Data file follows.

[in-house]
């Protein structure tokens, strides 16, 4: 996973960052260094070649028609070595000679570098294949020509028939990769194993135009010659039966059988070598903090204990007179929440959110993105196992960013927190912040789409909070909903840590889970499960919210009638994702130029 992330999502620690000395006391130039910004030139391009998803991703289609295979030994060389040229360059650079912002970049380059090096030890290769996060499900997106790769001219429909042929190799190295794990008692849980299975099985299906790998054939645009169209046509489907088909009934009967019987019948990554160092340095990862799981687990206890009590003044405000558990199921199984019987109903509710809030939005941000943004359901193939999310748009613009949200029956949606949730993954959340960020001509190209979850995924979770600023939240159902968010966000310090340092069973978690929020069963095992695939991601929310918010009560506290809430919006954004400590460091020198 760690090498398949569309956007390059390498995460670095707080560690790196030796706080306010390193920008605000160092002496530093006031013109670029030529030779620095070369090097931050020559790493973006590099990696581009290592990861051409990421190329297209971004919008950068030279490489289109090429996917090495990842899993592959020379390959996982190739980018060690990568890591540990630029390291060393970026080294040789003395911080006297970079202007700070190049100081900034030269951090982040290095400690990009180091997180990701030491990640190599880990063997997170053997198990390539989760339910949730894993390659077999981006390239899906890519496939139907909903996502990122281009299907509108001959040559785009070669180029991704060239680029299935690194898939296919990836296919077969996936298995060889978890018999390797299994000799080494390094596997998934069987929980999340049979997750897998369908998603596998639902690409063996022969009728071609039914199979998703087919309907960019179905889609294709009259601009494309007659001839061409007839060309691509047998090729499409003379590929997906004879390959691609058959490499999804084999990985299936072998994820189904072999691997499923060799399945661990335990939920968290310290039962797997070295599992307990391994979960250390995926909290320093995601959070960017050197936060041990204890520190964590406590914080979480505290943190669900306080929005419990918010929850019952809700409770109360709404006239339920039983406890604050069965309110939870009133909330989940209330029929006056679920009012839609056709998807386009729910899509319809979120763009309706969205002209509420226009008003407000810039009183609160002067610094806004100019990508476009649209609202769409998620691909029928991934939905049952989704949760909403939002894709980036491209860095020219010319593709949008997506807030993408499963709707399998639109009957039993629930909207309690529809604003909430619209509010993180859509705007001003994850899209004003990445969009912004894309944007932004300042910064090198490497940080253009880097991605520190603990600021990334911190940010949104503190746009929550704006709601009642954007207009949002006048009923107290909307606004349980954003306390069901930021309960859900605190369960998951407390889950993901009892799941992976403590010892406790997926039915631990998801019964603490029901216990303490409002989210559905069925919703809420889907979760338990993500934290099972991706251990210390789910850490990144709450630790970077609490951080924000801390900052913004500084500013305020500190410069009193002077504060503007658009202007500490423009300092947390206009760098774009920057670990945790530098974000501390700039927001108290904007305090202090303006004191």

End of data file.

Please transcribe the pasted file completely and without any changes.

[in-house]
């Protein structure tokens, strides 16, 4: 996973960052260094070649028609070595000679570098294949020509028939990769194993135009010659039966059988070598903090204990007179929440959110993105196992960013927190912040789409909070909903840590889970499960919210009638994702130029 992330999502620690000395006391130039910004030139391009998803991703289609295979030994060389040229360059650079912002970049380059090096030890290769996060499900997106790769001219429909042929190799190295794990008692849980299975099985299906790998054939645009169209046509489907088909009934009967019987019948990554160092340095990862799981687990206890009590003044405000558990199921199984019987109903509710809030939005941000943004359901193939999310748009613009949200029956949606949730993954959340960020001509190209979850995924979770600023939240159902968010966000310090340092069973978690929020069963095992695939991601929310918010009560506290809430919006954004400590460091020198 760690090498398949569309956007390059390498995460670095707080560690790196030796706080306010390193920008605000160092002496530093006031013109670029030529030779620095070369090097931050020559790493973006590099990696581009290592990861051409990421190329297209971004919008950068030279490489289109090429996917090495990842899993592959020379390959996982190739980018060690990568890591540990630029390291060393970026080294040789003395911080006297970079202007700070190049100081900034030269951090982040290095400690990009180091997180990701030491990640190599880990063997997170053997198990390539989760339910949730894993390659077999981006390239899906890519496939139907909903996502990122281009299907509108001959040559785009070669180029991704060239680029299935690194898939296919990836296919077969996936298995060889978890018999390797299994000799080494390094596997998934069987929980999340049979997750897998369908998603596998639902690409063996022969009728071609039914199979998703087919309907960019179905889609294709009259601009494309007659001839061409007839060309691509047998090729499409003379590929997906004879390959691609058959490499999804084999990985299936072998994820189904072999691997499923060799399945661990335990939920968290310290039962797997070295599992307990391994979960250390995926909290320093995601959070960017050197936060041990204890520190964590406590914080979480505290943190669900306080929005419990918010929850019952809700409770109360709404006239339920039983406890604050069965309110939870009133909330989940209330029929006056679920009012839609056709998807386009729910899509319809979120763009309706969205002209509420226009008003407000810039009183609160002067610094806004100019990508476009649209609202769409998620691909029928991934939905049952989704949760909403939002894709980036491209860095020219010319593709949008997506807030993408499963709707399998639109009957039993629930909207309690529809604003909430619209509010993180859509705007001003994850899209004003990445969009912004894309944007932004300042910064090198490497940080253009880097991605520190603990600021990334911190940010949104503190746009929550704006709601009642954007207009949002006048009923107290909307606004349980954003306390069901930021309960859900605190369960998951407390889950993901009892799941992976403590010892406790997926039915631990998801019964603490029901216990303490409002989210559905069925919703809420889907979760338990993500934290099972991706251990210390789910850490990144709450630790970077609490951080924000801390900052913004500084500013305020500190410069009193002077504060503007658009202007500490423009300092947390206009760098774009920057670990945790530098974000501390700039927001108290904007305090202090303006004191």